By Robert Israel
While there is much to admire about Detroit Red’s script, there are serious problems with the staging.
Detroit Red, by Will Power. Directed by Lee Sunday Evans. Staged by Arts Emerson at the Emerson Paramount Center, 559 Washington St., Boston, MA, through February 16.
Playwright Will Power listens well. The speeches he has crafted in his one-act play intertwine music and pain. The distinctive patter has been shaped for a young man named Detroit Red (Eric Berryman), newly arrived to Roxbury, Massachusetts, circa 1940s. Detroit Red has a troubled backstory: his father, a preacher and political activist, was murdered by white supremacists, his mother committed to an asylum. Living with his half-sister Ella as the play opens, he’s learning a new vocabulary from his musician friend Shorty (Edwin Lee Gibson). He’s also wandering the streets of Boston, wide-eyed and troubled.
Born Malcolm Little in Omaha, Nebraska, he acquired the street name Detroit Red in part because of the Red Devil Lye we see him use to conk his hair for the sake of a reddish tint. Also, his friends knew he had family back in Lansing, but the only city in Michigan they identified with was Detroit. He would later be called Big Red, Satan, and Homeboy. When he converted to Islam, he was given the name Malcolm X. At the time of his assassination at age 39 in 1965, he had taken on the name El-Hajj Malik El-Shabazz.
The play draws on biographical scenes from Malcolm X’s Roxbury years, sourced from The Autobiography of Malcolm X, Alex Haley’s book published after Malcolm’s death. In that book, Malcolm recalls his days in the Boston area and tells Haley, “I haven’t [told my story] to sound as though I might be proud, or how evil I was…[my intention is not to] titillate readers…[but to tell them] I had sunk to the very bottom of the American white man’s society.”
Powers remains true to Malcolm X’s wishes, especially in a scene that shows a naked Detroit Red catering to the twisted sexual appetite of a white man (Brontë England-Nelson, who plays several roles, including Detroit Red’s girlfriend). The scene has not been included for prurient reasons, but to show the depths of depravity of Detroit Red’s world.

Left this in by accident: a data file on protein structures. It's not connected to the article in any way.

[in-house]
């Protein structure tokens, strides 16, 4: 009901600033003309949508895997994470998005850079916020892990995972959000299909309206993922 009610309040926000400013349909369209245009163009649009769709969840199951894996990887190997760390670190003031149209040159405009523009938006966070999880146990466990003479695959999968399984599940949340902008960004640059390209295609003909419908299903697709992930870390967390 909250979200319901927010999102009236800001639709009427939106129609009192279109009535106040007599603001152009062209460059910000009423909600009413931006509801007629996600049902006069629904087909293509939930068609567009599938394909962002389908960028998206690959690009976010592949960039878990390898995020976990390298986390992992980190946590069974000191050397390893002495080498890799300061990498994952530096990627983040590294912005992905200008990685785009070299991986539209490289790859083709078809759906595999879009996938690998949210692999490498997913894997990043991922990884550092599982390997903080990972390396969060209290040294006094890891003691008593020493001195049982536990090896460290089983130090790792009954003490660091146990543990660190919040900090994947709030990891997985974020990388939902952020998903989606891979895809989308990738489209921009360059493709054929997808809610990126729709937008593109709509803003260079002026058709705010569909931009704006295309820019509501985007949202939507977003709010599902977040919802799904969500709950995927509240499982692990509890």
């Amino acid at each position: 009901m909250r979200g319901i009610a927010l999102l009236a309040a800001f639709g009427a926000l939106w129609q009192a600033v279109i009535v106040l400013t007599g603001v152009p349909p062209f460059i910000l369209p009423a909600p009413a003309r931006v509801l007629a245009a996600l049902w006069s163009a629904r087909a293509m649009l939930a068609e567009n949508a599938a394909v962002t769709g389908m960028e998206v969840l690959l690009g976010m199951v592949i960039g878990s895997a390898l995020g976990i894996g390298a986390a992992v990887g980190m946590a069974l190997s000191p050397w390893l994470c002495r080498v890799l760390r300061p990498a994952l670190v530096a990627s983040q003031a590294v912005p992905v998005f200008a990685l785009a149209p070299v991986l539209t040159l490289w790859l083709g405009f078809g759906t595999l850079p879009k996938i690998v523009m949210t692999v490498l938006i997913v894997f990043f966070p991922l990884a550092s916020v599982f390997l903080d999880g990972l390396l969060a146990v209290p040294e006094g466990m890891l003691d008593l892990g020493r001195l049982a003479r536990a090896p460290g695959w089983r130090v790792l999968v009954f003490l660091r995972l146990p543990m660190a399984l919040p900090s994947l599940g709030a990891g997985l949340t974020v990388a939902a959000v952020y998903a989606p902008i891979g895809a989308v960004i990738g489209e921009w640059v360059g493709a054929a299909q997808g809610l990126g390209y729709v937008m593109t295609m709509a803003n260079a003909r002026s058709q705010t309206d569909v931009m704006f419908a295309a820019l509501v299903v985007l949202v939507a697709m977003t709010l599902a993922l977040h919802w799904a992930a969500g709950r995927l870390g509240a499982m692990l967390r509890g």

That world included alcohol and drug abuse; breaking, entering, and fencing stolen goods; and the racial taboo of living with a white girlfriend (who later assists him in his capers and plies him with money given to her from her white fiancé). At this point, that aforementioned musical patter has become infused with new rhythms—persuasion laced with anger. During his Roxbury years Malcolm X learned valuable lessons in leadership—through his experience as the mastermind for a gang of thieves. In his Autobiography (an episode not included in the play), he describes playing Russian roulette to convince his fellow crooks that he should be the kingpin.
While there is much to admire about Detroit Red’s script, there are serious problems with the staging. The Paramount’s main stage is vast. Even though the performers are equipped with microphones, their voices are often lost in space. Director Lee Sunday Evans would be advised, from the start, to bring the production closer to the edge of the stage, to make the proceedings up front and in our faces (which she does in later scenes). The early scenes between Shorty and Detroit Red that take place in his bedroom are lost. For maximum impact, the action needs to be more immediate. The awkward distance that afflicts the staging is extenuated by Alan Edwards’s lighting design: it is dim, to the point that audience members find themselves squinting to see what is taking place in the unnecessarily murky shadows.
On the other hand, the production should be lauded for the inclusion of a short black-and-white film clip that takes us onto the mean streets and then into a seedy jewelry store in which Detroit Red confronts a Boston detective. Ironically, the powerful effect of hearing Detroit Red’s labored breathing as he holds a pistol underscores the need to bring more theatrical immediacy to the other scenes.
The life of Malcolm X will no doubt inspire other stage works. This play, which explores his germinal early years in Boston, is a promising first step.
Robert Israel writes about theater, travel and the arts, and is a former member of the Independent Reviewers of New England (IRNE).